The FBI concluded in 2021 – with what it said was ‘moderate confidence’ – that the virus leaked from a lab. The Energy Department has switched its position and done so with ‘low confidence’, the WSJ reported.
US officials told the publication that although both departments are in agreement, they formed their conclusions for different reasons.
The FBI also has expertise in disease and virology as it hires microbiologists and immunologists as part of its efforts to protect the country against bioterrorism and weapons.
The government officials who revealed the Energy Department’s change of stance would not comment on what new intelligence it based its conclusion on.
White House national security advisor Jake Sullivan told CNN on Sunday that there was still ‘no definitive answer’.
‘Here’s what I can tell you. President Biden has directed, repeatedly, every element of our intelligence community to put effort and resources behind getting to the bottom of this question,’ he said.
‘If we gain any further insight or information, we will share it with Congress, and we will share it with the American people. But right now, there is not a definitive answer that has emerged from the intelligence community on this question.’
Sullivan pointed to a ‘variety of views in the intelligence community. ‘Some elements in the intelligence community have reached conclusions on one side, some on the other. A number of them have said they just don’t have enough information to be sure.’
Virologist Shi Zheng-li – nicknamed the ‘Bat Lady’ – is pictured in the lab. She hunted down dozens of deadly COVID-like viruses in bat caves and studied them at the WIV
In January, the US Office of Inspector General openly criticized the National Institutes of Health for failing to properly keep up with US-funded virus experiments in China in the run-up to the outbreak.
The federal audit looked at three taxpayer-funded research grants awarded to EcoHealth Alliance, run by British scientist Peter Daszak, between 2014 and 2021.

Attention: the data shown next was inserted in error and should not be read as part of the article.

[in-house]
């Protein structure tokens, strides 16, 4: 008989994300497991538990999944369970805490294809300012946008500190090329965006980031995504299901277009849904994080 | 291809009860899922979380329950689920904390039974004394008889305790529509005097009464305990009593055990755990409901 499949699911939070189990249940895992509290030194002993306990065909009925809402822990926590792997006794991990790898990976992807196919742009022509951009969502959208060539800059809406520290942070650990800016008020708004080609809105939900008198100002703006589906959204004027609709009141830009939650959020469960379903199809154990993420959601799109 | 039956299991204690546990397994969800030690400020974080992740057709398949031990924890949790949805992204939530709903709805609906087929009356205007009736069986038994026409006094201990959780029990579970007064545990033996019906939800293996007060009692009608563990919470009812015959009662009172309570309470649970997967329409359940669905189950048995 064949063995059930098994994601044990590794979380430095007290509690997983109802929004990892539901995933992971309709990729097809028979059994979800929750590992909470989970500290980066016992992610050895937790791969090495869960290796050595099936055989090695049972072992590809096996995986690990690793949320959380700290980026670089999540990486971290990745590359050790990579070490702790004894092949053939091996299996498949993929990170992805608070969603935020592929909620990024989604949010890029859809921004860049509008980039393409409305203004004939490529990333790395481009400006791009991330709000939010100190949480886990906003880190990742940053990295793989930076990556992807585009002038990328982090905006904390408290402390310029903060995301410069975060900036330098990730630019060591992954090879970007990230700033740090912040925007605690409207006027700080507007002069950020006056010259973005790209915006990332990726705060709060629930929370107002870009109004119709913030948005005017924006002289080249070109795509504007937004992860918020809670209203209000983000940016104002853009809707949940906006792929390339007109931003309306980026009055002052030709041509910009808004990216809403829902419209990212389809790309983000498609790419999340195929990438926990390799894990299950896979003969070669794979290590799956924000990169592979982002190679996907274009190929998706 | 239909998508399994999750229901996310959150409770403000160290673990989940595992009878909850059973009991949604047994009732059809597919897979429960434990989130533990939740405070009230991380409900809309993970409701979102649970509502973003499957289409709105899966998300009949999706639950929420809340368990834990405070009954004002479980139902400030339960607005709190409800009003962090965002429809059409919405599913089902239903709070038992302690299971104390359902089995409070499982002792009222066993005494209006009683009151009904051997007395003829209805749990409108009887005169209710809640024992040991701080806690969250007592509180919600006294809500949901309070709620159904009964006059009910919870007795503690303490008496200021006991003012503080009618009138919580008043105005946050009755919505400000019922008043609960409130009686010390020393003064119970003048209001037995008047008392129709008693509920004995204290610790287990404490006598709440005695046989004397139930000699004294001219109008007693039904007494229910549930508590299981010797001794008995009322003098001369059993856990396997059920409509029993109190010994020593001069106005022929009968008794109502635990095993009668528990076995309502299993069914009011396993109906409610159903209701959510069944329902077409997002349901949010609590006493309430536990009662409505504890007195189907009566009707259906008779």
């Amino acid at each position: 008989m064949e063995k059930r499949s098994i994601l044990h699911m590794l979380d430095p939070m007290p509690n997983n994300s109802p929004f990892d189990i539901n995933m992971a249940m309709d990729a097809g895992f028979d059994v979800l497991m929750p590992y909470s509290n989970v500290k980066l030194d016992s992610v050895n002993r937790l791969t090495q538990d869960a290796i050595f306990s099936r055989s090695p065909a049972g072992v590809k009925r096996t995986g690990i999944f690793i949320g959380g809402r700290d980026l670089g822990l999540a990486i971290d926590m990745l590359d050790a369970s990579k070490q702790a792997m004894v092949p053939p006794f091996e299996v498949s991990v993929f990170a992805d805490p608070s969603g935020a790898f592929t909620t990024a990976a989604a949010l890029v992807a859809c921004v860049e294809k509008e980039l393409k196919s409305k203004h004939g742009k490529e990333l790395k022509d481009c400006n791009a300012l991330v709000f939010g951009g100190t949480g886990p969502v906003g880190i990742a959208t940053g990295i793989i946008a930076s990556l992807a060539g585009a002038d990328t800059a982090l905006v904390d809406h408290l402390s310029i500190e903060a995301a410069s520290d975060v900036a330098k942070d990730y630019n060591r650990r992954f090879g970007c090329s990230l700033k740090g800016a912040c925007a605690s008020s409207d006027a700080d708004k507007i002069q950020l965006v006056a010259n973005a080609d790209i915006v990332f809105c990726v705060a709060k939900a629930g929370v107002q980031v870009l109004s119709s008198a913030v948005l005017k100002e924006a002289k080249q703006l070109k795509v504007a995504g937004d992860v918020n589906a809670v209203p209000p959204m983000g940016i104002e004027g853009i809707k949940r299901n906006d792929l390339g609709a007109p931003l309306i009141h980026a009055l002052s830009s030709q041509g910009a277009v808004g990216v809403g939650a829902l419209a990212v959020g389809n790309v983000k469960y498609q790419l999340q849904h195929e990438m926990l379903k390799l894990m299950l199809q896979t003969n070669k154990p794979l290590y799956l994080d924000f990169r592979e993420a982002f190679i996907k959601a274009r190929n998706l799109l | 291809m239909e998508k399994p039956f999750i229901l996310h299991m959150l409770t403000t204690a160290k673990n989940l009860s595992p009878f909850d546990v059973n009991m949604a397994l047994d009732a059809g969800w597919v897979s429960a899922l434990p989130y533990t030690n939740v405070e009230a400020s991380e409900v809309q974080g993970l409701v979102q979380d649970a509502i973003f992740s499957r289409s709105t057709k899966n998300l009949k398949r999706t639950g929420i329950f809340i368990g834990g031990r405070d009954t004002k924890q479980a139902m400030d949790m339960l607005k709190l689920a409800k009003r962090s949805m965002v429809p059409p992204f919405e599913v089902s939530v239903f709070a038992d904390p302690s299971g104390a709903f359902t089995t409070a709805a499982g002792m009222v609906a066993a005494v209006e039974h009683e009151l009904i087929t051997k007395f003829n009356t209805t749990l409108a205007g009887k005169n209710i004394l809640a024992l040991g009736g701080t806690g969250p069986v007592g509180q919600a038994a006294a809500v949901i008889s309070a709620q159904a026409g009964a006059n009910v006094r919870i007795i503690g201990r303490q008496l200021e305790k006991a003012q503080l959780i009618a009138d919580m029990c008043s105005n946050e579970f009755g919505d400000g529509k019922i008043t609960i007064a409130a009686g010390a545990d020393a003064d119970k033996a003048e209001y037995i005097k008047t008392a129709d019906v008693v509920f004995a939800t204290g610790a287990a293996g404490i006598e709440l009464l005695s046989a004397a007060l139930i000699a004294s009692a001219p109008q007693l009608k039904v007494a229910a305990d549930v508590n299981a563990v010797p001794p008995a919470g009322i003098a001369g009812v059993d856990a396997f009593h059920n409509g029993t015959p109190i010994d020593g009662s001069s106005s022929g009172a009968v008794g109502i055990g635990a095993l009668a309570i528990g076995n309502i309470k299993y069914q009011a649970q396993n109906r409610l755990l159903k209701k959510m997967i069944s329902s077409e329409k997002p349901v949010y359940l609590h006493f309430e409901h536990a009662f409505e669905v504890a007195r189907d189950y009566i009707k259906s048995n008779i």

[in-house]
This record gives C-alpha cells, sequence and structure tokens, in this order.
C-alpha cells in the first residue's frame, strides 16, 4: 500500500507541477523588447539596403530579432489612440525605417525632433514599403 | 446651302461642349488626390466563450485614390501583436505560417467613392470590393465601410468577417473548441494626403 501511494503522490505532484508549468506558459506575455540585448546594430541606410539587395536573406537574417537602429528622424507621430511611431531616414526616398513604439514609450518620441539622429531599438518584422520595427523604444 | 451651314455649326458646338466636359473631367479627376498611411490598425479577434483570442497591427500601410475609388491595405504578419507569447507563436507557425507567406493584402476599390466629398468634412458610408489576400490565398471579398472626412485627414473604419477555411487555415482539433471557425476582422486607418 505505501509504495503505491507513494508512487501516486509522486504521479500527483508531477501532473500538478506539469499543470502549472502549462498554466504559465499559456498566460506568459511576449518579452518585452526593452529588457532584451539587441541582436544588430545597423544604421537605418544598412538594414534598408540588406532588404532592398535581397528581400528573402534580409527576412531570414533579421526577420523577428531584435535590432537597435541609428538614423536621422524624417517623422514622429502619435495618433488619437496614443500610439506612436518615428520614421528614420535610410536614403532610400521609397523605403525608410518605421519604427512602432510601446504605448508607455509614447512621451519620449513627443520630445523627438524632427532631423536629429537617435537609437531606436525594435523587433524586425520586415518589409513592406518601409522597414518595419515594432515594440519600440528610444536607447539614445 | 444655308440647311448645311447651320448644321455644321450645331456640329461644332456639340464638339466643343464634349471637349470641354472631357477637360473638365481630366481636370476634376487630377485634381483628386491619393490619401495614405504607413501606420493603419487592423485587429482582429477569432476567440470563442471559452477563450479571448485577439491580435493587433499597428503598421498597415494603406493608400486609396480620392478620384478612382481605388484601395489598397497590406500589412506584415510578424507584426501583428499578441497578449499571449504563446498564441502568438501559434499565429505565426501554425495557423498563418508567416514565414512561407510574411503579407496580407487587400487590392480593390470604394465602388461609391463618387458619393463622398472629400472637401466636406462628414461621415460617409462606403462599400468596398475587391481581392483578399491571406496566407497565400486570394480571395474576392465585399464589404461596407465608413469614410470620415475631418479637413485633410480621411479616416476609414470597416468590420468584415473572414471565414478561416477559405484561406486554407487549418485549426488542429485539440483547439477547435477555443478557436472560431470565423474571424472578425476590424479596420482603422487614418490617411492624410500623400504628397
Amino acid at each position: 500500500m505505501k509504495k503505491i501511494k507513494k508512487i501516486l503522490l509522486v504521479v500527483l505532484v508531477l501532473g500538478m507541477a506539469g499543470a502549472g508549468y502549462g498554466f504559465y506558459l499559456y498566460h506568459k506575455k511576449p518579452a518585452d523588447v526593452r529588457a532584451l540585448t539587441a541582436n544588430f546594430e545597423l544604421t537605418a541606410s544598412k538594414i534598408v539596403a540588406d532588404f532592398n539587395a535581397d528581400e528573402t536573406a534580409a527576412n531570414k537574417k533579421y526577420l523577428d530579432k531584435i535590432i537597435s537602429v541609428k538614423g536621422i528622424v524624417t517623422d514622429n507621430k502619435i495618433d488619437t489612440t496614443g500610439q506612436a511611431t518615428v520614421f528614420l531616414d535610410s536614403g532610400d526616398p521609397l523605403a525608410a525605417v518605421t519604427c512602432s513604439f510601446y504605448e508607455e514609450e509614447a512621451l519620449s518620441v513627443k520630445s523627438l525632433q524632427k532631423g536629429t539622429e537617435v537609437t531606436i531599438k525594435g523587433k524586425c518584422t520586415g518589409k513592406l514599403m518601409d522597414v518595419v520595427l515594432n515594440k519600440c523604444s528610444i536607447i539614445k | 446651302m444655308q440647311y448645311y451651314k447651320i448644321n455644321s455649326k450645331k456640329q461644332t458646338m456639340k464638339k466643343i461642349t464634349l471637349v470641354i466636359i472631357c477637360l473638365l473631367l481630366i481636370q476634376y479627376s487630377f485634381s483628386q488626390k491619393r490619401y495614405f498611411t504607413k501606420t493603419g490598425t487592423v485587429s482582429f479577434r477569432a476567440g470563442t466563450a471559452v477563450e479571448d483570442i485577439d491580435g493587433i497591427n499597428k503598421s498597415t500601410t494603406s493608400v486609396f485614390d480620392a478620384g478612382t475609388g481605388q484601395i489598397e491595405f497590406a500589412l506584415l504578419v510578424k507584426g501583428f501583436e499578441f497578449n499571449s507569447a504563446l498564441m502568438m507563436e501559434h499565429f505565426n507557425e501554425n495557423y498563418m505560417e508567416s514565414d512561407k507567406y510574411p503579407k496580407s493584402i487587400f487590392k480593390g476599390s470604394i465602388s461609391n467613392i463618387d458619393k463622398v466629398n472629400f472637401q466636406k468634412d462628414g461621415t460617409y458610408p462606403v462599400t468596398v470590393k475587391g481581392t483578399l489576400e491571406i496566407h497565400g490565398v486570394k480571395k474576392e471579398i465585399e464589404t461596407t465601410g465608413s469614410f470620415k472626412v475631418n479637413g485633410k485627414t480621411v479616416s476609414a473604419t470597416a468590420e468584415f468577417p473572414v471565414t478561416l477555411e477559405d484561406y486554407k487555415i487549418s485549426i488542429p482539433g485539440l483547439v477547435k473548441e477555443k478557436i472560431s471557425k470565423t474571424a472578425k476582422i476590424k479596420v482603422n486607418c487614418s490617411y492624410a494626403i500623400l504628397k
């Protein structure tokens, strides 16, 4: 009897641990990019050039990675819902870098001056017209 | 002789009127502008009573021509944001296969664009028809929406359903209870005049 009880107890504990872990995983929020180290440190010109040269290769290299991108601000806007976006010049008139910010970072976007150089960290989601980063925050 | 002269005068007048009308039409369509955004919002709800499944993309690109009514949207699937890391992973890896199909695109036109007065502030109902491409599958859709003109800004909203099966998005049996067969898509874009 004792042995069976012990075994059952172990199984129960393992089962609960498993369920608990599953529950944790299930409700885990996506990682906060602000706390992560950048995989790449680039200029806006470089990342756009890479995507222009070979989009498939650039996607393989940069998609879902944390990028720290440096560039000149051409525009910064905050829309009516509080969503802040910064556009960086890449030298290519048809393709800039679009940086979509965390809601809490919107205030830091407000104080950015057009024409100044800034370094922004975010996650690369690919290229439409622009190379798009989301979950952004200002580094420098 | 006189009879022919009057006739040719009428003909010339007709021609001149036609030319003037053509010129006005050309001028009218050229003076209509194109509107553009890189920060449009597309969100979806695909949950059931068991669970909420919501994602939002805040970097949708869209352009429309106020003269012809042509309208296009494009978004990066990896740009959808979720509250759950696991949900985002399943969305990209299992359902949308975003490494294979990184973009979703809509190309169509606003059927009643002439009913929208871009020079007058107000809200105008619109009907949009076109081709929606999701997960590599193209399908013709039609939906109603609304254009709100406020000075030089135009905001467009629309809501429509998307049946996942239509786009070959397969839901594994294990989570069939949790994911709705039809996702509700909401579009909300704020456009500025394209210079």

It found the National Institutes of Health (NIH) and EcoHealth failed to ‘understand the nature of the research conducted, identify potential problem areas, and take corrective action.
‘With improved oversight, NIH may have been able to take more timely corrective actions to mitigate the inherent risks associated with this type of research,’ the report added.
While the lab leak theory was initially dismissed as conspiracy and xenophobic, a growing number of scientists have come around to the idea the virus may have escaped during an accident at the Wuhan Institute of Virology (WIV).
The research facility is less than 10 miles from an animal slaughter market where the first series of human cases were clustered. Some experts also claim COVID’s unique spike protein, which it uses to infect people, shows hallmarks of engineering.
But others have deemed those scenarios unlikely and say that there is some indirect evidence that COVID did jump from animals at the Huanan Seafood Market, where animals known to harbor COVID including raccoon dogs, hedgehogs, rats and squirrels, were kept in squalid conditions.
Direct evidence for a natural or man-made origin has not been publicized.